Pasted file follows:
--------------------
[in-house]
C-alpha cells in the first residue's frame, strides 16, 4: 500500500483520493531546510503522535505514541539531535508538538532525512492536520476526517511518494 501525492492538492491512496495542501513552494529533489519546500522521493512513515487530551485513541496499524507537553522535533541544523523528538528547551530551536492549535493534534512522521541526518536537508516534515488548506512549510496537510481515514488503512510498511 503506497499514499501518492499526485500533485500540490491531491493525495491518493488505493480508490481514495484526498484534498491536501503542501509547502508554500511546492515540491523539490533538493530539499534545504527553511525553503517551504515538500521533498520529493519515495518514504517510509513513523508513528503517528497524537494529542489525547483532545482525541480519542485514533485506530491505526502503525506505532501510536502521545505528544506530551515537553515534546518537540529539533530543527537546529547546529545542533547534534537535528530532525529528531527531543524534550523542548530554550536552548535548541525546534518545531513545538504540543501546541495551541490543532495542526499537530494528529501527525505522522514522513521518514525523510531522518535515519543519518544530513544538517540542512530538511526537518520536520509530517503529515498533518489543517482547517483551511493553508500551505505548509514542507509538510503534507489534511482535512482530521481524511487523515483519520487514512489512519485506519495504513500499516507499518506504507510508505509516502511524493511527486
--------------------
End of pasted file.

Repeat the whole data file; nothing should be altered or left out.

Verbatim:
[in-house]
C-alpha cells in the first residue's frame, strides 16, 4: 500500500483520493531546510503522535505514541539531535508538538532525512492536520476526517511518494 501525492492538492491512496495542501513552494529533489519546500522521493512513515487530551485513541496499524507537553522535533541544523523528538528547551530551536492549535493534534512522521541526518536537508516534515488548506512549510496537510481515514488503512510498511 503506497499514499501518492499526485500533485500540490491531491493525495491518493488505493480508490481514495484526498484534498491536501503542501509547502508554500511546492515540491523539490533538493530539499534545504527553511525553503517551504515538500521533498520529493519515495518514504517510509513513523508513528503517528497524537494529542489525547483532545482525541480519542485514533485506530491505526502503525506505532501510536502521545505528544506530551515537553515534546518537540529539533530543527537546529547546529545542533547534534537535528530532525529528531527531543524534550523542548530554550536552548535548541525546534518545531513545538504540543501546541495551541490543532495542526499537530494528529501527525505522522514522513521518514525523510531522518535515519543519518544530513544538517540542512530538511526537518520536520509530517503529515498533518489543517482547517483551511493553508500551505505548509514542507509538510503534507489534511482535512482530521481524511487523515483519520487514512489512519485506519495504513500499516507499518506504507510508505509516502511524493511527486